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The Future of Pediatrics

The Future of Pediatrics

Fifty percent of young children are afraid of visiting the doctor. It can be difficult for children – especially young children – to understand the “why” behind their treatments. Adapting medicine for kids isn’t as easy as formulating current adult technology due to the physiological differences of a child. It also requires an understanding of how to make treatments less frightening.

Recently Dutch physicians studied the use of  “needleless” injections  to make children more comfortable and procedures more pain-free. Using microscopic needles, “needless” injections administer vaccines and draw blood with little to no discomfort.

Making Medicine Accessible

Patients needing pediatric care in specialties such as Development and Psychiatry can face wait times of weeks, and even months. Doctors and facilities look toward Telehealth to reduce wait times and accommodate those living in remote areas.

Telehealth has proven effective for families lacking immediate access to a Pediatrician for basic checkups as well. TempTraq’s stick-on temperature gauges facilitate an easier visit by accurately assessing a sick child’s temperature via the parent’s smart phone.

Mobile units are used by hospitals and not-for profit organizations nationwide to improve patient care and reduce wait times. Providers at the University of Miami Pediatric Mobile Clinic see nearly 3,000 children a year, while Virtua’s Pediatric Mobile Services Program provides developmental screenings, flu shots and lead poisoning testing.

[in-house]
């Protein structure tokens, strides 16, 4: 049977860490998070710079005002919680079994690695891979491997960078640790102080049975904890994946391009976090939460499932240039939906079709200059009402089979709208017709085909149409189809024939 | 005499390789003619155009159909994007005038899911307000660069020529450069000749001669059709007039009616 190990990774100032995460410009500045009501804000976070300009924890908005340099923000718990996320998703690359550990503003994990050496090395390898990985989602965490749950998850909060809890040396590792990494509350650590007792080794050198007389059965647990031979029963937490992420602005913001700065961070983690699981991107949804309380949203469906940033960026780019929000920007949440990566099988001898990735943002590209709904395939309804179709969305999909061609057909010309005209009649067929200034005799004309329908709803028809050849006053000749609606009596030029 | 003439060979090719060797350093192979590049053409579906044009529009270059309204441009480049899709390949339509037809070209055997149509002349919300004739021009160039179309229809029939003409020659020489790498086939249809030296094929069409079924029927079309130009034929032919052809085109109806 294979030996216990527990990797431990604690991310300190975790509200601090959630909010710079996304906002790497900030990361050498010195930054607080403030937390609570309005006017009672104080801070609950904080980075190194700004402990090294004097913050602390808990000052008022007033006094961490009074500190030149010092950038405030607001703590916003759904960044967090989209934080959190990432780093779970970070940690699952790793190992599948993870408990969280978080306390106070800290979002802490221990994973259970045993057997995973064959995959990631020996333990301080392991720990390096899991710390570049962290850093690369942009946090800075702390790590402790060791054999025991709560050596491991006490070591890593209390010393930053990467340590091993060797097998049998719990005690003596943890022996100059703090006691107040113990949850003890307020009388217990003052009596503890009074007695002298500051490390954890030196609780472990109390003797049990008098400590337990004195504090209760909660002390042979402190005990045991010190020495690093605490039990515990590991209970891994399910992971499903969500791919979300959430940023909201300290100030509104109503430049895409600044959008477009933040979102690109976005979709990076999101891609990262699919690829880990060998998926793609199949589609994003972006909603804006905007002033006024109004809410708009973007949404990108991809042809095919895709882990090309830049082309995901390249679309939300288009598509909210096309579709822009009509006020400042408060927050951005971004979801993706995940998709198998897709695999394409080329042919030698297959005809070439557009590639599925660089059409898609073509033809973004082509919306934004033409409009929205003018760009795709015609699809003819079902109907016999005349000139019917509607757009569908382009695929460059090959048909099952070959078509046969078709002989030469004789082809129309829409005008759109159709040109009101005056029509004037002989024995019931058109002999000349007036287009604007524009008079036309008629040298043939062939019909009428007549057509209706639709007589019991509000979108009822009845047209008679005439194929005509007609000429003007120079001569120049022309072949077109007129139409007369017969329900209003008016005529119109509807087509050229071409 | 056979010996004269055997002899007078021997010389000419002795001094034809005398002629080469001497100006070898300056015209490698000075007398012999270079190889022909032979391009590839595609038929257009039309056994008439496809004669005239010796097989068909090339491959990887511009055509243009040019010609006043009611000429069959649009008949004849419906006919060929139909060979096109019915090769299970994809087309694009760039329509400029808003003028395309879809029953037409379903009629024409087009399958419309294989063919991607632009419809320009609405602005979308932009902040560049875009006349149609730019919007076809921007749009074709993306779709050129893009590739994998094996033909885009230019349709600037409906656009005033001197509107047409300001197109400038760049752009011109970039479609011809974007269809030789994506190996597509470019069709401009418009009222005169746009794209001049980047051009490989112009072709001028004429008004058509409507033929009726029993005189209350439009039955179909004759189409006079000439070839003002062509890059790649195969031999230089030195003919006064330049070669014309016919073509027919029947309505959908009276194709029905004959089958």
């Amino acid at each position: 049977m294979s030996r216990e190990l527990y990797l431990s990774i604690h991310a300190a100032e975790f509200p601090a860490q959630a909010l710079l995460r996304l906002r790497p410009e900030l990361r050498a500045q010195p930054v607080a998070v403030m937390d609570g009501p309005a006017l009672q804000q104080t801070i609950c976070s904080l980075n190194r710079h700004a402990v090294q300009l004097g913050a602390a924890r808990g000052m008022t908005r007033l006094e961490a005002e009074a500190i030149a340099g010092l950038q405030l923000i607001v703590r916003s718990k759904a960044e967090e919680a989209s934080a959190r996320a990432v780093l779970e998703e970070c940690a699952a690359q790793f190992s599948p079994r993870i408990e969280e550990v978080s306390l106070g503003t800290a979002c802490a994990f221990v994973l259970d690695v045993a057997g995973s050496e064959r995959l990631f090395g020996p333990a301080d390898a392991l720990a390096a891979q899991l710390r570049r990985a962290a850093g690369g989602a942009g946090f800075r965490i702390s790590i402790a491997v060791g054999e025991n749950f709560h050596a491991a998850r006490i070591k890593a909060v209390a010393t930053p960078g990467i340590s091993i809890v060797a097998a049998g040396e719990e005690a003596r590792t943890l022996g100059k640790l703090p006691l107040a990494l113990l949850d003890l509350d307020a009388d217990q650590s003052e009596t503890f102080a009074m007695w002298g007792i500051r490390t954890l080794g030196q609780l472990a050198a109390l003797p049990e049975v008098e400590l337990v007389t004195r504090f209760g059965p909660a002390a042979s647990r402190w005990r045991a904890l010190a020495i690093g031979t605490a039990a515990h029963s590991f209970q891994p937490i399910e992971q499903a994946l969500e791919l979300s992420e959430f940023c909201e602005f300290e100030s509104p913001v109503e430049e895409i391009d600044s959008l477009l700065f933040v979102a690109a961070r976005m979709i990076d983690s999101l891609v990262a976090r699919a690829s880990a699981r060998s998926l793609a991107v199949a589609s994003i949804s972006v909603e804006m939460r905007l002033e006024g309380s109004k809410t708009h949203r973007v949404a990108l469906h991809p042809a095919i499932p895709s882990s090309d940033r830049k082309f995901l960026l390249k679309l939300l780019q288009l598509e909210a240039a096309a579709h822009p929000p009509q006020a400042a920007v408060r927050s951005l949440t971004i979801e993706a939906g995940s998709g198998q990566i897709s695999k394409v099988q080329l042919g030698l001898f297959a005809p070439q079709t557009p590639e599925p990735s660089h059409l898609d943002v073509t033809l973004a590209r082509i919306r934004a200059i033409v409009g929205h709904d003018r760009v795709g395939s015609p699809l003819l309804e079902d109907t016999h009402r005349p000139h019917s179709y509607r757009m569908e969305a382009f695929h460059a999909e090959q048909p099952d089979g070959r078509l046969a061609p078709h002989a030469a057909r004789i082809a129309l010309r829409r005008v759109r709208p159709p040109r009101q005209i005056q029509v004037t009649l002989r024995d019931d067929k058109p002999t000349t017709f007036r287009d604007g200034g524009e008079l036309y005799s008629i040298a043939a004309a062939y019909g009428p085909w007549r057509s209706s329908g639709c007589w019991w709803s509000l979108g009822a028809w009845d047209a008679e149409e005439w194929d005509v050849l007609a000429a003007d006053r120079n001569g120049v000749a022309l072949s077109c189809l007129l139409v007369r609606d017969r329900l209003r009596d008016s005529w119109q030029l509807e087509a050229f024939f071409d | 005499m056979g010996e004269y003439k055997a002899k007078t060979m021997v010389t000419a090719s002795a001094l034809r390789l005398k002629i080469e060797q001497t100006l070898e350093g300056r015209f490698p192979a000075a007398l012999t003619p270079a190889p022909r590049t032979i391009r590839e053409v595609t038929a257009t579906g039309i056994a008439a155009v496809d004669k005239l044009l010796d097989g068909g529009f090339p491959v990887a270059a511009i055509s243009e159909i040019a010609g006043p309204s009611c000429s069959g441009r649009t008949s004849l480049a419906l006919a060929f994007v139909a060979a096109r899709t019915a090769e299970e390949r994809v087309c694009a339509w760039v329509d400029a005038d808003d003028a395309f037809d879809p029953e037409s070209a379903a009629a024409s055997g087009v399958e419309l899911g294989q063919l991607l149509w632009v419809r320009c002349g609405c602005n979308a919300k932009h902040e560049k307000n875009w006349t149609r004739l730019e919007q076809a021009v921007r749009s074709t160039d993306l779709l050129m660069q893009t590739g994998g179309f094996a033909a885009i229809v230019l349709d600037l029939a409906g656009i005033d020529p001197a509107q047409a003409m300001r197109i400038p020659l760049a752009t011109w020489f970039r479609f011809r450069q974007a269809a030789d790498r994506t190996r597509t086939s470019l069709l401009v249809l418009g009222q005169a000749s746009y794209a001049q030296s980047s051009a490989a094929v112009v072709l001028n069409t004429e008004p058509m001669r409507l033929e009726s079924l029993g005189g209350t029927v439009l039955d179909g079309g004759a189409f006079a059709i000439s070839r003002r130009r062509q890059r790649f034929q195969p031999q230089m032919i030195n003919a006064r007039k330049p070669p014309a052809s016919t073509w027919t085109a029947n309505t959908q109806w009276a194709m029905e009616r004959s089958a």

Making Medicine Accessible

While pediatric patient care continues to get better in clinics and hospitals, many U.S. families still lack access to a pediatrician. And for families whose children need specialists, wait times to see a doctor can stretch weeks or months.

Telehealth has proven effective for providers to talk to parents and even record children’s vitals.

Companies like TempTraq recently rolled out stick-on temperature gauges that allow easy communication and monitoring of the child by the physician through the parents’ smart phone.

In the cases where parents live too far from their nearest pediatric center or in communities with limited access to care, some hospitals and not-for-profit organizations have taken to serving communities through mobile units to improve patient care and reduce wait times. The University of Miami Pediatric Mobile Clinic providers provides nearly 3000 children a year with medical services. While Virtua’s Pediatric Mobile Services Program provides developmental screenings, flu shots and even testing for lead poisoning.

The Future of Children’s Healthcare

Through technology, Pediatricians are better able to serve their current patient base and onboard new patients, and hospitals can ease physician capacity and fight burnout.

Sources: Children’s Hospital Association, Medgadget, Physicians Weekly, U.S. Department of Labor - Bureau of Labor Statistics, University of Miami Health System

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